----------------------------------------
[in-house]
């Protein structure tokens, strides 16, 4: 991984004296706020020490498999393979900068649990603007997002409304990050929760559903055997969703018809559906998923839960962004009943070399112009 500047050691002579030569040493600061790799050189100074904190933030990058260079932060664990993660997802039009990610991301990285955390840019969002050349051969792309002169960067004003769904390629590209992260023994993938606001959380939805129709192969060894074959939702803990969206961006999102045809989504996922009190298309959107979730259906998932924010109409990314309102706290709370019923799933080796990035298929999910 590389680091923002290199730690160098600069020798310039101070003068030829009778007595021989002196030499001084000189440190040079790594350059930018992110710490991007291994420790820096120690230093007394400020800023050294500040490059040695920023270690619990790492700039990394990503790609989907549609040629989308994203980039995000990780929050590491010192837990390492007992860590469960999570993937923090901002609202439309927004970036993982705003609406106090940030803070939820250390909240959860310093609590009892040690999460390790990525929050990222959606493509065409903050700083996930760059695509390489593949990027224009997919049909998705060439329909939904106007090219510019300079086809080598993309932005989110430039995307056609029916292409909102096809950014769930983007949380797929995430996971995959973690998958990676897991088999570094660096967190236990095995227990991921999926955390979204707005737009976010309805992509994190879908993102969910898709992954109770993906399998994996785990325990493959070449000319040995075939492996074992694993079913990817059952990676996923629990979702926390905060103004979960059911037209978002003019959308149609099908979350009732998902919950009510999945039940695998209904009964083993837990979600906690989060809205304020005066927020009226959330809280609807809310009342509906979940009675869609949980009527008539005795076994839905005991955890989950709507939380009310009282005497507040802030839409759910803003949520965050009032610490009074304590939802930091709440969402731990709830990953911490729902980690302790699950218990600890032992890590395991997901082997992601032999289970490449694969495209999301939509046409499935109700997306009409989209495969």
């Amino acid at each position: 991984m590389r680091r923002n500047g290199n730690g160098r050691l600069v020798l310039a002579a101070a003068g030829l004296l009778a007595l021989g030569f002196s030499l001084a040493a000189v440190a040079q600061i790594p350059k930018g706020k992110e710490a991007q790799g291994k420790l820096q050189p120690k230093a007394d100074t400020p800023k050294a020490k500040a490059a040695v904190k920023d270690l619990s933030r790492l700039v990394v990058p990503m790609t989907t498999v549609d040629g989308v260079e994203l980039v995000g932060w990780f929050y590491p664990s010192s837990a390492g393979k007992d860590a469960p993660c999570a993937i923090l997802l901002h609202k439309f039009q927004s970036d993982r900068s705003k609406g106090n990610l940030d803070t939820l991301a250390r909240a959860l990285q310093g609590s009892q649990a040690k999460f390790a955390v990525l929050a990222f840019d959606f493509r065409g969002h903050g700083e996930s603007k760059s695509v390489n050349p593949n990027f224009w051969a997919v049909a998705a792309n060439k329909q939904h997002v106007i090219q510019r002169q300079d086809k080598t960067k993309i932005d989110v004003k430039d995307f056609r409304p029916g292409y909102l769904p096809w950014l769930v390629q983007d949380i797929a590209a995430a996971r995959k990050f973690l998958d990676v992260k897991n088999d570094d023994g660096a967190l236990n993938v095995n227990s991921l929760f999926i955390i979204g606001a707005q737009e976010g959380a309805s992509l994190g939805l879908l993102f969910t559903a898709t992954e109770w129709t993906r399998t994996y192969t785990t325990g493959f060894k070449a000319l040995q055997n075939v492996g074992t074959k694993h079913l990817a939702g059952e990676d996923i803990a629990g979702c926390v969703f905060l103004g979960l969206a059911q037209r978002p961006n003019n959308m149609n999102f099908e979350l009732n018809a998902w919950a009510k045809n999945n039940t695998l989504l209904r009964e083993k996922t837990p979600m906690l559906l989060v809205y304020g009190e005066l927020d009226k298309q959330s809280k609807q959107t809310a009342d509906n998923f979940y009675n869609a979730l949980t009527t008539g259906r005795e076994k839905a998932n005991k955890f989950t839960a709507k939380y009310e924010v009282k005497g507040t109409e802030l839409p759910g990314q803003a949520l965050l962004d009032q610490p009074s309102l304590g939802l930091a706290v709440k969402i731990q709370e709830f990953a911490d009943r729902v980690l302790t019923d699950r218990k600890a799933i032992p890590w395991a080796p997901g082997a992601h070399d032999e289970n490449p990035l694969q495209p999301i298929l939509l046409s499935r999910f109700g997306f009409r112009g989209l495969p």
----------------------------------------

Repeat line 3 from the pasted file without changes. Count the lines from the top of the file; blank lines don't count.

């Amino acid at each position: 991984m590389r680091r923002n500047g290199n730690g160098r050691l600069v020798l310039a002579a101070a003068g030829l004296l009778a007595l021989g030569f002196s030499l001084a040493a000189v440190a040079q600061i790594p350059k930018g706020k992110e710490a991007q790799g291994k420790l820096q050189p120690k230093a007394d100074t400020p800023k050294a020490k500040a490059a040695v904190k920023d270690l619990s933030r790492l700039v990394v990058p990503m790609t989907t498999v549609d040629g989308v260079e994203l980039v995000g932060w990780f929050y590491p664990s010192s837990a390492g393979k007992d860590a469960p993660c999570a993937i923090l997802l901002h609202k439309f039009q927004s970036d993982r900068s705003k609406g106090n990610l940030d803070t939820l991301a250390r909240a959860l990285q310093g609590s009892q649990a040690k999460f390790a955390v990525l929050a990222f840019d959606f493509r065409g969002h903050g700083e996930s603007k760059s695509v390489n050349p593949n990027f224009w051969a997919v049909a998705a792309n060439k329909q939904h997002v106007i090219q510019r002169q300079d086809k080598t960067k993309i932005d989110v004003k430039d995307f056609r409304p029916g292409y909102l769904p096809w950014l769930v390629q983007d949380i797929a590209a995430a996971r995959k990050f973690l998958d990676v992260k897991n088999d570094d023994g660096a967190l236990n993938v095995n227990s991921l929760f999926i955390i979204g606001a707005q737009e976010g959380a309805s992509l994190g939805l879908l993102f969910t559903a898709t992954e109770w129709t993906r399998t994996y192969t785990t325990g493959f060894k070449a000319l040995q055997n075939v492996g074992t074959k694993h079913l990817a939702g059952e990676d996923i803990a629990g979702c926390v969703f905060l103004g979960l969206a059911q037209r978002p961006n003019n959308m149609n999102f099908e979350l009732n018809a998902w919950a009510k045809n999945n039940t695998l989504l209904r009964e083993k996922t837990p979600m906690l559906l989060v809205y304020g009190e005066l927020d009226k298309q959330s809280k609807q959107t809310a009342d509906n998923f979940y009675n869609a979730l949980t009527t008539g259906r005795e076994k839905a998932n005991k955890f989950t839960a709507k939380y009310e924010v009282k005497g507040t109409e802030l839409p759910g990314q803003a949520l965050l962004d009032q610490p009074s309102l304590g939802l930091a706290v709440k969402i731990q709370e709830f990953a911490d009943r729902v980690l302790t019923d699950r218990k600890a799933i032992p890590w395991a080796p997901g082997a992601h070399d032999e289970n490449p990035l694969q495209p999301i298929l939509l046409s499935r999910f109700g997306f009409r112009g989209l495969p």